Unless you’re not doing bigger replicated setups, you should be fine with this. Note that mongodb doesn’t use authentication in this basic installation. Be sure that you’ve at least restricted the access to localhost via

:: bind_ip =

in your /etc/mongodb.conf.

Installing an AMQP service

Clacks uses AMQP as a messaging service. It will not work without it. Several used AMQP features lead to the requirement that Qpid needs to be used as an AMQP message broker. Your distribution should have one for you:

$ sudo apt-get install qpidd qpid-client qpid-tools

After qpid has been installed, you may modify the access policy to fit the clacks-agent needs. A starting point could be a /etc/qpid/qpidd.acl containing:

# Group definitions
group admins admin@QPID
group agents agent@QPID
group event-consumer agent@QPID
group event-publisher agent@QPID

# Admin is allowed to do everything
acl allow admins all

# Reply queue handling
acl allow all access exchange name=reply-*
acl allow all access queue name=reply-* owner=self
acl allow all create queue name=reply-* durable=false autodelete=true
acl allow all consume queue name=reply-* owner=self
acl allow all publish exchange routingkey=reply-* owner=self

# Event producer
acl allow event-publisher all     queue    name=net.example
acl allow event-publisher all     exchange name=net.example

# Event consumer
acl allow all create  queue    name=event-listener-*
acl allow all delete  queue    name=event-listener-* owner=self
acl allow all consume queue    name=event-listener-* owner=self
acl allow all access  queue    name=event-listener-* owner=self
acl allow all purge   queue    name=event-listener-* owner=self
acl allow all access  queue    name=net.example
acl allow all access  exchange name=net.example
acl allow all access  exchange name=event-listener-* owner=self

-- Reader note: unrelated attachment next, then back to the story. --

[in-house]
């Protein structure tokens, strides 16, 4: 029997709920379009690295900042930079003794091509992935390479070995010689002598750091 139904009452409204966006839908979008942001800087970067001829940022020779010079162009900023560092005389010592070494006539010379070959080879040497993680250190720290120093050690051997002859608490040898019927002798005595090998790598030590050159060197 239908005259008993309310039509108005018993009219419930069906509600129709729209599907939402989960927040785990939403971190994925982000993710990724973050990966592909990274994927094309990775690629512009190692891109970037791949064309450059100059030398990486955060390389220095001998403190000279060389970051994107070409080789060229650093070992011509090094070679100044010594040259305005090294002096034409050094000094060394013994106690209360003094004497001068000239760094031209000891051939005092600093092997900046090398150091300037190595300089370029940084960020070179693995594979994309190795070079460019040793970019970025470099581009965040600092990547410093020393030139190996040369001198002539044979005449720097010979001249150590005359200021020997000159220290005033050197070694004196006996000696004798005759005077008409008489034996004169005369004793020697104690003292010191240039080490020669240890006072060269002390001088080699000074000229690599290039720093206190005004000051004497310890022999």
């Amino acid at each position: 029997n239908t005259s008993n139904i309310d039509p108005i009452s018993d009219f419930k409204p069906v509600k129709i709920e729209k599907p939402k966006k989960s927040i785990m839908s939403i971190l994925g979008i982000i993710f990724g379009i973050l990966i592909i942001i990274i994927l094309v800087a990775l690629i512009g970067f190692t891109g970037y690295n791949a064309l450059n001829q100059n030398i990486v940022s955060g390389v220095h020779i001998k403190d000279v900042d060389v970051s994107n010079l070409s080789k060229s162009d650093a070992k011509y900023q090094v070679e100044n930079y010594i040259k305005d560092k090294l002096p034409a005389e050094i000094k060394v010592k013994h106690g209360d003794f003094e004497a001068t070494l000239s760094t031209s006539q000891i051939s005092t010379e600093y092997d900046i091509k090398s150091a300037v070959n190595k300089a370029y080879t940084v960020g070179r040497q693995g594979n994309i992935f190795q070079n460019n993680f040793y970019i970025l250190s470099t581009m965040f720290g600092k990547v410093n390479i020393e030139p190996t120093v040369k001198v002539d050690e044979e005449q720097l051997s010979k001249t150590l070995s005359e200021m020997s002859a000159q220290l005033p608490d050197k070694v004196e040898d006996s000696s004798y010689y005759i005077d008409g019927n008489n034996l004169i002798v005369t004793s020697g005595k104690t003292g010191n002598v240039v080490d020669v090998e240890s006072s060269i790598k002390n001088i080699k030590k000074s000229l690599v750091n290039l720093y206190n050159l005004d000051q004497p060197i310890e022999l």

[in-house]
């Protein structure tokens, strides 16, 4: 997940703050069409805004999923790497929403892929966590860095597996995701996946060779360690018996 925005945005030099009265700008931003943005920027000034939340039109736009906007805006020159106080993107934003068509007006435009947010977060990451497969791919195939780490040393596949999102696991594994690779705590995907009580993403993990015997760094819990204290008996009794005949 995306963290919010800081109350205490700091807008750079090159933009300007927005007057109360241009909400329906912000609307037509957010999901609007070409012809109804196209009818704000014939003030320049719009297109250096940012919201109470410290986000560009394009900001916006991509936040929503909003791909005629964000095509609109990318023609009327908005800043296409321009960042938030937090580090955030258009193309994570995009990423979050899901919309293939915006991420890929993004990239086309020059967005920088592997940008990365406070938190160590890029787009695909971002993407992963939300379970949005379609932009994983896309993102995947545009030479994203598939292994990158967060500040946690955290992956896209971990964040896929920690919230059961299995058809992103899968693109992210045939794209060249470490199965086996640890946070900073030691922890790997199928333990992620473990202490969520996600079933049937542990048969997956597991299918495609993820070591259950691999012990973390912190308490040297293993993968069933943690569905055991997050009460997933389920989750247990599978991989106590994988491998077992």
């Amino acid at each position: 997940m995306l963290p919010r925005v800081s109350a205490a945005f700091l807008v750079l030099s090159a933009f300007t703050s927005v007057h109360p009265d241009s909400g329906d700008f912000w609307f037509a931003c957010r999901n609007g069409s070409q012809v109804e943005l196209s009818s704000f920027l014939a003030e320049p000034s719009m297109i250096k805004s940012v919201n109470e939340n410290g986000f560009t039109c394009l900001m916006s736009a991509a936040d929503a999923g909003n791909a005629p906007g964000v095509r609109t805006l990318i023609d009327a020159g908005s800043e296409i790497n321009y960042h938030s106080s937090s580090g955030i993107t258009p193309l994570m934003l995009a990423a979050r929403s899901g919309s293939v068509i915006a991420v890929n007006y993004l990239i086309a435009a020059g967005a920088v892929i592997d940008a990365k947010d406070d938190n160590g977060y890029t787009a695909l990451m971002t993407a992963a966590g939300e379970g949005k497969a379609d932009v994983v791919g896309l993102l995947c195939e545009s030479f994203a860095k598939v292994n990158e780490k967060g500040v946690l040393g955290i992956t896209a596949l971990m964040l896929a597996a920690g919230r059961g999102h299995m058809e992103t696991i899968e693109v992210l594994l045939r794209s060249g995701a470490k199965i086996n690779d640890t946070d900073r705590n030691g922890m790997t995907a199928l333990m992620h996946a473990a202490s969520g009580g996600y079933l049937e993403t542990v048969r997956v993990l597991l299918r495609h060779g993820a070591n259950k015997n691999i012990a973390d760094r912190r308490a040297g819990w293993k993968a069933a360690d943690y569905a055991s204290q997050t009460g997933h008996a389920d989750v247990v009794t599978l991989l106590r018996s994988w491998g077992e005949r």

acl allow all bind    exchange name=net.example queuename=event-listener-* routingkey=event
acl allow all unbind  exchange name=net.example queuename=event-listener-* routingkey=event
acl allow all publish exchange name=net.example routingkey=event

# Let agents do everything with the net.example queues and exchanges, agents itself
# are trusted by now.
acl allow agents all queue name=net.example.*
acl allow agents all exchange name=net.example.*
acl allow agents all exchange queuename=net.example.*

# Let every authenticated instance publish to the command queues
acl allow all access   queue    name=net.example.command.*
acl allow all publish  queue    name=net.example.command.*
acl allow all publish  exchange routingkey=net.example.command.*
acl allow all access   exchange name=net.example.command.*

# Let clients create their own queue to listen on
acl allow all access  queue    name=net.example
acl allow all access  queue    name=net.example.client.* owner=self
acl allow all consume queue    name=net.example.client.* owner=self
acl allow all create  queue    name=net.example.client.* exclusive=true autodelete=true durable=false
acl allow all access  exchange name=net.example
acl allow all access  exchange name=net.example.client.* owner=self
acl allow all bind    exchange queuename=net.example.client.*

# Let agents send to the client queues
acl allow agents publish  exchange  routingkey=net.example.client.*

# By default, drop everything else
acl deny all all


Remember that you’ve to adjust the domain from net.example to whatever you’ve chosen in the beginning. Same for agent which is the hostname of your Clacks agent and admin which is the cn of your LDAP administrator.

For production use, you should enable SSL for the AMQP broker. To generate the SSL certificates, you need to install the nss tools:

$ sudo apt-get install libnss3-tools
$ mkdir CA_db
$ certutil -N -d CA_db
$ certutil -S -d CA_db -n "ExampleCA" -s "CN=ExampleCA,O=Example,ST=Network,C=DE" -t "CT,," -x -2

At the prompt, answer:

  • It will prompt you for a password. Enter the password you specified when creating the root CA database.
  • Type “y” for “Is this a CA certificate [y/N]?”